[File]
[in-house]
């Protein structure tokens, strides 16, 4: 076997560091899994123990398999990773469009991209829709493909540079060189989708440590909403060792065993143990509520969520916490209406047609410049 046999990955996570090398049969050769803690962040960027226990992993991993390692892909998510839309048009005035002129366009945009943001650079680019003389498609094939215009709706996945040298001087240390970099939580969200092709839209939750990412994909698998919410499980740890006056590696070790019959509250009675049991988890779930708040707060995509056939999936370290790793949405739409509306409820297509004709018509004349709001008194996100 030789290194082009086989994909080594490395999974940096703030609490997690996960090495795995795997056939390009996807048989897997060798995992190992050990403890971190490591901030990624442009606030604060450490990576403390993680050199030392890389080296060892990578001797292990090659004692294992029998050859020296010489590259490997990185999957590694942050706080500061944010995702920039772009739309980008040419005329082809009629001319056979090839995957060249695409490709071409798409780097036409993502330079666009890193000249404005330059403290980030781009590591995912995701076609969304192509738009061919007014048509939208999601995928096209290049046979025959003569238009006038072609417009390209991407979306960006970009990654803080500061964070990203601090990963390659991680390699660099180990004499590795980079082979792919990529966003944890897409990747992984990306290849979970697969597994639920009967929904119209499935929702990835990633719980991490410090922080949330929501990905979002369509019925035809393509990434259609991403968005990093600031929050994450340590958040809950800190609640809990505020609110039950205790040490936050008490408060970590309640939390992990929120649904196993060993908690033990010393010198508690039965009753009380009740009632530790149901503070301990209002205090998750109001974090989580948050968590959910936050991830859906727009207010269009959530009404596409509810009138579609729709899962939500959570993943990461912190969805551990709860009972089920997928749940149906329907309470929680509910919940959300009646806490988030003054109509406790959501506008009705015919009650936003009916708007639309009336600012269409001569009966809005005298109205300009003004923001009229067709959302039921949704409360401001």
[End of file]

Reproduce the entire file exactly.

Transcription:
[in-house]
């Protein structure tokens, strides 16, 4: 076997560091899994123990398999990773469009991209829709493909540079060189989708440590909403060792065993143990509520969520916490209406047609410049 046999990955996570090398049969050769803690962040960027226990992993991993390692892909998510839309048009005035002129366009945009943001650079680019003389498609094939215009709706996945040298001087240390970099939580969200092709839209939750990412994909698998919410499980740890006056590696070790019959509250009675049991988890779930708040707060995509056939999936370290790793949405739409509306409820297509004709018509004349709001008194996100 030789290194082009086989994909080594490395999974940096703030609490997690996960090495795995795997056939390009996807048989897997060798995992190992050990403890971190490591901030990624442009606030604060450490990576403390993680050199030392890389080296060892990578001797292990090659004692294992029998050859020296010489590259490997990185999957590694942050706080500061944010995702920039772009739309980008040419005329082809009629001319056979090839995957060249695409490709071409798409780097036409993502330079666009890193000249404005330059403290980030781009590591995912995701076609969304192509738009061919007014048509939208999601995928096209290049046979025959003569238009006038072609417009390209991407979306960006970009990654803080500061964070990203601090990963390659991680390699660099180990004499590795980079082979792919990529966003944890897409990747992984990306290849979970697969597994639920009967929904119209499935929702990835990633719980991490410090922080949330929501990905979002369509019925035809393509990434259609991403968005990093600031929050994450340590958040809950800190609640809990505020609110039950205790040490936050008490408060970590309640939390992990929120649904196993060993908690033990010393010198508690039965009753009380009740009632530790149901503070301990209002205090998750109001974090989580948050968590959910936050991830859906727009207010269009959530009404596409509810009138579609729709899962939500959570993943990461912190969805551990709860009972089920997928749940149906329907309470929680509910919940959300009646806490988030003054109509406790959501506008009705015919009650936003009916708007639309009336600012269409001569009966809005005298109205300009003004923001009229067709959302039921949704409360401001």